In any case, I intend to live considerably longer than that. Everybody knows or has heard of someone who was told they had five years to live, only that was twenty years ago and here they guy is, still around and kicking. I mean to beat him. I sat down and figured out how long it would take me to write all of the books I currently have in mind, without adding anything new and without trying rush anything. The figure I came up with was thirty years. Now, I'm fifty-seven, so anyone my age hoping for another thirty years is asking for a fair bit, but I don't care. That is my minimum goal. I am going to finish those books, all of them, and that is that.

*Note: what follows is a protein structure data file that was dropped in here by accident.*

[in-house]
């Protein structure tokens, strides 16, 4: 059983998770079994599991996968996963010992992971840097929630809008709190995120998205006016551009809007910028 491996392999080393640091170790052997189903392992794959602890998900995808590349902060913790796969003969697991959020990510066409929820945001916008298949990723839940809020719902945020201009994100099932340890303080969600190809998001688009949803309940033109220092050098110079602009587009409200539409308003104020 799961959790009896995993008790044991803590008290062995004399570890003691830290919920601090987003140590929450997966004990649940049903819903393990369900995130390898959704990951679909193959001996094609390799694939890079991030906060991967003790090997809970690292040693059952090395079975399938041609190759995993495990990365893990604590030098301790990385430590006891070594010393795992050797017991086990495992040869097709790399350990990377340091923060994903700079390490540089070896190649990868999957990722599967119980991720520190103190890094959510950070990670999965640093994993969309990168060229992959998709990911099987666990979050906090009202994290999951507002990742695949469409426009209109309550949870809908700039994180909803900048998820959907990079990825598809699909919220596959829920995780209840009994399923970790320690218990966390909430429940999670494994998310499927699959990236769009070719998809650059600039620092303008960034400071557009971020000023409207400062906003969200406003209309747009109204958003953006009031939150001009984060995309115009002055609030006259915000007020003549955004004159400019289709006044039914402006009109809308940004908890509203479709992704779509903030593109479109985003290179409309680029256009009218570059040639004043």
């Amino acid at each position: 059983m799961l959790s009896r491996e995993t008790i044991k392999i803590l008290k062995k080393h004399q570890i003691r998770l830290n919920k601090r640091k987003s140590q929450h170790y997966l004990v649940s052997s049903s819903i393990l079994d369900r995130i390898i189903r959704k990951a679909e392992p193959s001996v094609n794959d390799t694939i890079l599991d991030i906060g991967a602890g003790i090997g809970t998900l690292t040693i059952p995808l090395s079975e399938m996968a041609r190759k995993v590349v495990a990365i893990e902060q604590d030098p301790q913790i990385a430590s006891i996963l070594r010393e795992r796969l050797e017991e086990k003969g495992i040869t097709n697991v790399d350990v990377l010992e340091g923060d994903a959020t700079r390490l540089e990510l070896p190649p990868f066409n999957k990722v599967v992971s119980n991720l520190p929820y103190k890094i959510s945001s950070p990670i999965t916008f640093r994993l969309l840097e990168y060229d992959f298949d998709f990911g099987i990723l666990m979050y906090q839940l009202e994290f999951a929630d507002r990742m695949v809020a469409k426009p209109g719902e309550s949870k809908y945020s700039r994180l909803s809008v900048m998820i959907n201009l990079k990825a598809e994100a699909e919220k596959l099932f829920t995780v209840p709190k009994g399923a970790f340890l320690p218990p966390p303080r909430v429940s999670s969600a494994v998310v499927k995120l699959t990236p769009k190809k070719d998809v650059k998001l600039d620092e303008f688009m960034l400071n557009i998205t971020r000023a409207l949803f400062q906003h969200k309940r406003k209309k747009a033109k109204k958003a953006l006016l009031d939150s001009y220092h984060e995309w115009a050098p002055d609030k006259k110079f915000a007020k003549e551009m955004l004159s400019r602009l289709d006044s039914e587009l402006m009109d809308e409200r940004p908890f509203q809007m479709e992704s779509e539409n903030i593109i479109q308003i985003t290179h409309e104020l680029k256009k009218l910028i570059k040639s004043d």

My treatment starts in about 2 weeks at the Mayo Clinic in Rochester, Minnesota, where they have seen and treated more cases like mine than anywhere else in the US. Basically, it boils down to this. They will harvest a good quantity of my bone marrow stem cells from my blood. These aren't the stem cells that have Bush and Cheney in a swivet; they can only grow into bone marrow, and only into my bone marrow at that. Then will follow two days of intense chemotherapy to kill off all of my bone marrow, since there is no way at present to target just the misbehaving 5%. Once this is done, they will re-implant my bmsc to begin rebuilding my bone marrow and immune system, which will of course go south with the bone marrow. Depending on how long it takes me to recuperate sufficiently, 6 to 8 weeks after checking in, I can come home. I will have a fifty-fifty chance of some good result (25% chance of remission; 25% chance of some reduction in amyloid production), a 35-40% chance of no result, and a 10-15% chance of fatality. Believe me, that's a Hell of a lot better than staring down the barrel of a one-year median. If I get less than full remission, my doctor already, she says, has several therapies in mind, though I suspect we will heading into experimental territory. If that is where this takes me, however, so be it. I have thirty more years worth of books to write even if I can keep from thinking of any more, and I don't intend to let this thing get in my way.